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French rocker Hallyday says has cancer, not life threatening

(FILES) This file photo taken on January 10, 2016 shows French singer Johnny Hallyday perform with the French army choir (back) during a remembrance rally at Place de la Republique (Republic square) in Paris, to mark a year since 1.6 million people thronged the French capital in a show of unity after attacks on the Charlie Hebdo newspaper and a Jewish supermarket. Veteran French rocker Johnny Hallyday announced Wednesday that he is being treated for cancer, but added in a Twitter message that his life was not in danger.<br />YOAN VALAT / POOL / AFP

Veteran French rocker Johnny Hallyday announced Wednesday that he is being treated for cancer, but added in a Twitter message that his life was not in danger.

“I was actually screened a few months ago for cancer cells for which I am currently being treated,” he wrote. “My life is not in danger today,” added the 73-year-old who has been described as the French Elvis.

“I’m doing very well and am in good physical condition,” he added. Hallyday’s announcement came ahead of the publication Thursday by Closer magazine of an article which describes his condition as of serious concern.

Often referred to in the British media as “the biggest star you’ve never heard of” because his appeal is anchored in the French-speaking world, he is a musical icon at home and has sold more than 100 million records in his decades-long career.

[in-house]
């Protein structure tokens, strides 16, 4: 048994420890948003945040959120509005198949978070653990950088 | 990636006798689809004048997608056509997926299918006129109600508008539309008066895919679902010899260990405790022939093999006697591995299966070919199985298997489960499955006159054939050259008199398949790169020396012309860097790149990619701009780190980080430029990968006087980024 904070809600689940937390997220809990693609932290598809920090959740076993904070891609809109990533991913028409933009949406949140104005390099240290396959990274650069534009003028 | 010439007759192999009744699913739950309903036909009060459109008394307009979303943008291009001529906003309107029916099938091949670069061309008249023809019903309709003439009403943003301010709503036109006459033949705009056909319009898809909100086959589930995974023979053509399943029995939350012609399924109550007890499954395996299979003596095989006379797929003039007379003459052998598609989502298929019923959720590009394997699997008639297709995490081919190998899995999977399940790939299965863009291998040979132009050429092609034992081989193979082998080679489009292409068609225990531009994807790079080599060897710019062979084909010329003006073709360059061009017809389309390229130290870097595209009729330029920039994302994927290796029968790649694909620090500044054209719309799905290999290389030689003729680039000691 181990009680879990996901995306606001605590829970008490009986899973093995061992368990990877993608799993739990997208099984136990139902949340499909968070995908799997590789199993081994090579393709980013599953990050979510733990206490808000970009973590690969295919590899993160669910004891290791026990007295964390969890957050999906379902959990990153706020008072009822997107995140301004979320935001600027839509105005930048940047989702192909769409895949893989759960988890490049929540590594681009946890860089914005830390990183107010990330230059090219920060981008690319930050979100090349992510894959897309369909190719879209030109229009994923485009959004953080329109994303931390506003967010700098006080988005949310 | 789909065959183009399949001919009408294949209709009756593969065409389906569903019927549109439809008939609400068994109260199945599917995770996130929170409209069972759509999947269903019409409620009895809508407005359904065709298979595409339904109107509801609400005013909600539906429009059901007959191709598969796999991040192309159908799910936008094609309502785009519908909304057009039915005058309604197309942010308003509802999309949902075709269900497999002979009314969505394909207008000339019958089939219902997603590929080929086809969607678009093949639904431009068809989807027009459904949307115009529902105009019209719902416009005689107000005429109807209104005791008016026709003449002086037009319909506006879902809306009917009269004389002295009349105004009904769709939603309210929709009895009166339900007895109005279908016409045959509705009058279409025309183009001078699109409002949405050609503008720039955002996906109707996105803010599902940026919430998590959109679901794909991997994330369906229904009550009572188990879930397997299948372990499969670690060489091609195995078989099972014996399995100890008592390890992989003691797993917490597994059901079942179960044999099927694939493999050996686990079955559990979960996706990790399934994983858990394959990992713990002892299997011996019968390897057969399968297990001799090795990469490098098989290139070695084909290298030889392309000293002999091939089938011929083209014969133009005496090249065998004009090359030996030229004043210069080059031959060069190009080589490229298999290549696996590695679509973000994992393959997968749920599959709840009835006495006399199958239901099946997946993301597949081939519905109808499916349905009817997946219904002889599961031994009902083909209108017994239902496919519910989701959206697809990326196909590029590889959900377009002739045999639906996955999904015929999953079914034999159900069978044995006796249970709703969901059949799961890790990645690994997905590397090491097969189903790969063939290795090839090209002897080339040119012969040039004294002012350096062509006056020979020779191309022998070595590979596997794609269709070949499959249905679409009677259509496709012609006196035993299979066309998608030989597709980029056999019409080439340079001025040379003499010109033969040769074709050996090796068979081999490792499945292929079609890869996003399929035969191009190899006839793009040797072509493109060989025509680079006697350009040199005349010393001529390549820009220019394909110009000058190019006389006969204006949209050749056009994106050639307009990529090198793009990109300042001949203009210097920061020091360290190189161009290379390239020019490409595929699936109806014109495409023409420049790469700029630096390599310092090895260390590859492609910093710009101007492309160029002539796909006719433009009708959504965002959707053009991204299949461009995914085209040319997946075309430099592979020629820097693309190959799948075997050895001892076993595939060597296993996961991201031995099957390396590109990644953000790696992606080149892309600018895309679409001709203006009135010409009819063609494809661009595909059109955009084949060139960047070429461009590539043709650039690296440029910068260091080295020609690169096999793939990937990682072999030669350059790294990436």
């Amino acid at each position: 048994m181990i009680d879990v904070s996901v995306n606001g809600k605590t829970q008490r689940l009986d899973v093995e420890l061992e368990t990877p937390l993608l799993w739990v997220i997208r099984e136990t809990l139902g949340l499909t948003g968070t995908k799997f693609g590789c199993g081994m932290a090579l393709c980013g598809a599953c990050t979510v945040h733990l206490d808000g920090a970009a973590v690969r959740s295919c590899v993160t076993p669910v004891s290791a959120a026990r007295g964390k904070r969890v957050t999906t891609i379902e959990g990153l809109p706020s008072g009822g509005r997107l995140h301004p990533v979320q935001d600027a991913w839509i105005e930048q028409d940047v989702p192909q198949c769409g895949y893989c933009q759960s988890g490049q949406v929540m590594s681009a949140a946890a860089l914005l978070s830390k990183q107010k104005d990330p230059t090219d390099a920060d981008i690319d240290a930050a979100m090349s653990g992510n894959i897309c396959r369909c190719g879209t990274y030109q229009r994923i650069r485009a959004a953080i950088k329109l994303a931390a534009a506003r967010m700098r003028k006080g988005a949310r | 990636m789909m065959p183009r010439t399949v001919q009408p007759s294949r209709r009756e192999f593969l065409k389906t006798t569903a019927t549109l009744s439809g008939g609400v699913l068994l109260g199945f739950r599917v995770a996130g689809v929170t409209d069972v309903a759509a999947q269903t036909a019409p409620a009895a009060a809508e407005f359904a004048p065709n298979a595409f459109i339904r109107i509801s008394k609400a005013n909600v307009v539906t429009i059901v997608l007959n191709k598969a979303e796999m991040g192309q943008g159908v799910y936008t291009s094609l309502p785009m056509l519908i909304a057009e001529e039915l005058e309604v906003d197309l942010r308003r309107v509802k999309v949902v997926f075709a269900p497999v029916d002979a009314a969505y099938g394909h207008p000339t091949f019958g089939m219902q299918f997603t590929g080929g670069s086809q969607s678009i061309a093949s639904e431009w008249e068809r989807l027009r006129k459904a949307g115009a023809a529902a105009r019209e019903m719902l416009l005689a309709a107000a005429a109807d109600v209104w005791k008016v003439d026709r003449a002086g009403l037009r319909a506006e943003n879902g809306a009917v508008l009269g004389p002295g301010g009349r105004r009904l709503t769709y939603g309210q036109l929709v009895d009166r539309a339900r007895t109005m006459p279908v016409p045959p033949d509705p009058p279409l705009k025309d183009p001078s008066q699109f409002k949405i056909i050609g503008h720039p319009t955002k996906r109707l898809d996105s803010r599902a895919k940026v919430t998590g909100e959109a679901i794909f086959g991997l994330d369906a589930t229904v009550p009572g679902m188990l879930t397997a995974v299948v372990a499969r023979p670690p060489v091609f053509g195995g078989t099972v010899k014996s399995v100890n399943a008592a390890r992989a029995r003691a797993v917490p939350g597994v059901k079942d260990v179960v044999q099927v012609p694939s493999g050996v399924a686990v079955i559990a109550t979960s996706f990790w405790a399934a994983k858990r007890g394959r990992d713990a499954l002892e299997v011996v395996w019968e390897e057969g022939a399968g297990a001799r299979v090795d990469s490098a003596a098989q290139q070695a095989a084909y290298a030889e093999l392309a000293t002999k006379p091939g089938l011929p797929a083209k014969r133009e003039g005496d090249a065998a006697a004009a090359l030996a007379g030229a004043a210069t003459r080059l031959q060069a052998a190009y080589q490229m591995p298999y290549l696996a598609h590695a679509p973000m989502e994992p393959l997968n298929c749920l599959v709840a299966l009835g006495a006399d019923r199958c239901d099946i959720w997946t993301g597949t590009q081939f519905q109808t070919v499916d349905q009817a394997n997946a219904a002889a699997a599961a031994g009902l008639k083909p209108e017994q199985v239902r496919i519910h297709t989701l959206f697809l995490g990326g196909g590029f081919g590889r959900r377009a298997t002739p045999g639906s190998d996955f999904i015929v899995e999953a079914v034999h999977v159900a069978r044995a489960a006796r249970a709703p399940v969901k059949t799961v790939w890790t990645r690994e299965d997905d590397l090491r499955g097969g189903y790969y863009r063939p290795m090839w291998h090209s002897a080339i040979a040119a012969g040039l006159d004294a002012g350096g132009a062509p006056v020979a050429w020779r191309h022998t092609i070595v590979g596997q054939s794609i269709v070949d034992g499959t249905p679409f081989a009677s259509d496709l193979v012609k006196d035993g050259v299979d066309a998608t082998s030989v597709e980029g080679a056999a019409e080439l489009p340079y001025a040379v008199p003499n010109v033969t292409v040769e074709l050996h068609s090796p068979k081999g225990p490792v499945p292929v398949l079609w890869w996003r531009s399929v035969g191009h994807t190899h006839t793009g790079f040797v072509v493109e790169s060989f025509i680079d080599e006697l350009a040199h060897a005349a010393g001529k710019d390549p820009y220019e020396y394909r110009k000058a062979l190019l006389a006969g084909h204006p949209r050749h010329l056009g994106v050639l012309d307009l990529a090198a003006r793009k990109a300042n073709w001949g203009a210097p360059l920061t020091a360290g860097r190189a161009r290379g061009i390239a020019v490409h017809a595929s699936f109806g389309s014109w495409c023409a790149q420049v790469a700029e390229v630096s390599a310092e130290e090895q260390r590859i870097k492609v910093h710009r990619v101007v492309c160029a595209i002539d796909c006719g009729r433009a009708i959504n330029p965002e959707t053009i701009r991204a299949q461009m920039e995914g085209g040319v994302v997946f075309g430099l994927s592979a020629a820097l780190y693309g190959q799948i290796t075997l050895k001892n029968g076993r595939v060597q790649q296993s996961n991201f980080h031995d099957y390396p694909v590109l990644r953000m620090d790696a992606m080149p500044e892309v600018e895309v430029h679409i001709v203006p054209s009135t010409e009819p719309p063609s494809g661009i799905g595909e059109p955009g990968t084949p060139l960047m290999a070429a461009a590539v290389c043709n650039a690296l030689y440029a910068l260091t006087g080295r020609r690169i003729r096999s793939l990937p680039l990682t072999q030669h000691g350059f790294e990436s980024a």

His health has been the subject of media speculation since he was hospitalised in 2009 in the United States for complications following a hernia operation, and was put in an artificial coma.

Instantly identifiable as simply “Johnny”, Hallyday is also known for an eventful private life, and for a row over his decision to dodge French taxes by taking up residence in Switzerland.

Hallyday’s career took off in 1960, a time when French young people were beginning to savour the freedoms brought by the post-World War II economic boom.

His early concerts, including one that attracted 100,000 young people to a Paris city square in 1963, prompted scenes of hysteria similar to those then being seen at concerts by the Beatles and the Rolling Stones.

His major hits, almost all sung in French, included local versions of rock standards such as Presley’s “Hound Dog”, “Let’s Twist Again” by Chubby Checker and “Bebop a Lula” by Gene Vincent.

In 2015, in the wake of the Paris attacks, the singer, already in his eighth decade, made headlines saying if he was not a singer he would “pick up a weapon and go fight” the Islamic State group.

Hearing of his cancer Wednesday, fans took to Twitter to wish a veteran rocker well.

“Good luck with this fight,” one user wrote. “You rock, we love you,” said another.


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